Student officers help fight crime on campus

Michael Lewis

Tarah Ross, senior justice studies and psychology major, is a student auxiliary service officer for the Kent State Police Department. On the weekends she works to help keep the campus safe. MEGHAN GAURILOFF | DAILY KENT STATER

Credit: Carl Schierhorn

When other students are in class or studying, four student auxiliary service officers work for the Kent State Police Department helping to ensure safety on campus.

Short of carrying a gun and handcuffs, three women and one man take to the streets to fight crime and learn the ropes of law enforcement.

Seniors Sara Hennon and Liah Miller, both justice studies majors, work weekdays with crime prevention while attending classes.

“I enjoy helping people and protecting those that can’t protect themselves,” Hennon said. “You learn the concepts of the field work in class. Then you learn how to apply them in the real world.”

Miller said she has always wanted to help people, but she had to overcome some hurdles in taking this job.

“At first, I was a little intimidated because I was going to be working with cops,” Miller said. “But actually everybody made us feel at home, and they’ve given good advice on how to be a cop.”

Currently, the pair works on checking and testing the alarm and alert systems on campus. Previously, they helped put together a sex offenders database for the police department’s Web site.

Both typed the names of sex offenders from eight different counties where Kent State and its regional campuses are located then cross referenced those names with each student, faculty member and employee.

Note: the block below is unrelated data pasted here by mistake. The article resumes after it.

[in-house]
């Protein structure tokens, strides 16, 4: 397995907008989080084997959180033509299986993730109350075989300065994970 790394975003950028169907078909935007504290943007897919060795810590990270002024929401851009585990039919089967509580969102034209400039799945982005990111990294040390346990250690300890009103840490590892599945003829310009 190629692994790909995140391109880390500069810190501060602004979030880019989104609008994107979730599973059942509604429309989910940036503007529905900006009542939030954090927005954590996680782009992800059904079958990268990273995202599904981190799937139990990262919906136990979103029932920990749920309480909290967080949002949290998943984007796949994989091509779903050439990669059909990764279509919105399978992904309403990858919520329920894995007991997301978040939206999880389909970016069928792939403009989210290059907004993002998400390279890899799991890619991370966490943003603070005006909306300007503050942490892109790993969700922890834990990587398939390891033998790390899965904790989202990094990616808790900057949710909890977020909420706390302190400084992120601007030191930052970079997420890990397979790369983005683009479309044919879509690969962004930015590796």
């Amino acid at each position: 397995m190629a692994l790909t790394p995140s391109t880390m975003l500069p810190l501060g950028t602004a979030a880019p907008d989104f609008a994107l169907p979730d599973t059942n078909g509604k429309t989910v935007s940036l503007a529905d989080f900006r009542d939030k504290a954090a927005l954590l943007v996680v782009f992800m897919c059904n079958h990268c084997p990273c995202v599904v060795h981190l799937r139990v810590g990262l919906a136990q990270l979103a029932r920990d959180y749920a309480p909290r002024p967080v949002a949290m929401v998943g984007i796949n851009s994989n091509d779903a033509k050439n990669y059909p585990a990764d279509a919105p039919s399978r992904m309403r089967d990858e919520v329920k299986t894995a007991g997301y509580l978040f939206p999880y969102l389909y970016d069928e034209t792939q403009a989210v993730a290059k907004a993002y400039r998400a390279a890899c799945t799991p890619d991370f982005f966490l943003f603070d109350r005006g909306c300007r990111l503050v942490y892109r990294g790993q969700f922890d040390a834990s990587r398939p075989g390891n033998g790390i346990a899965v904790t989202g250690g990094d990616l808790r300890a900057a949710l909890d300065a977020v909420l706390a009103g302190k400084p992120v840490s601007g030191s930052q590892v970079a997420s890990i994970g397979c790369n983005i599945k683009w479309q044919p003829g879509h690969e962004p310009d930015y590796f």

“With the student security program on campus, they (police) do a really good job keeping the campus safe,” Hennon said. “This is a great force. They are so friendly and dedicated to helping the students any way they can.”

Complete with a badge on their chest, Michael Portuesi, junior criminal justice major, and Tarah Ross, senior justice studies and psychology major, work weekends ensuring students do not get too rowdy or lawless.

Initially, their semester began by riding around in a squad car with an officer. They learned the different ways to assist them and help them do their job.

“We’re an extra set of eyes and ears for the police department,” Ross said. “If we see anything suspicious, we call it in. This is the education you can’t get in the classroom.”

Portuesi said he loves working in a department that covers a unique population.

“I enjoy working at this university with such an interesting demographic (with a majority) between the ages of 18 and 22,” Portuesi said.

Both said it is an honor and a privilege working with their peers. However, people occasionally mistake them for actual cops, even going as far as turning the other way when approached.

The rules of engagement and use of force for the four students restrict putting themselves in hazardous situations. If they see something, they must report it and wait for backup.

Justice studies instructor Jim Owens, who doubles as a special agent with the U.S. Department of Agriculture, worked with Mark Colvin, program coordinator and chairman of the justice studies department, to help choose each student.

“Their jobs include everything in policing without the gun and the arrests,” Owens said. “They learn to serve their fellow students.”

According to Owens, the requirements to become an auxiliary officer include a GPA of 3.2 or higher, a minimum age of 21, responsible students with strong moral character and “people quick on the feet to exercise good judgment.”

Besides those qualities, Owens echoed a line from the movie The Choir Boys when he described what else he looks for: “All a cop ever needs is common sense, a sense of humor and a little compassion.”

Contact safety reporter Michael Lewis at [email protected].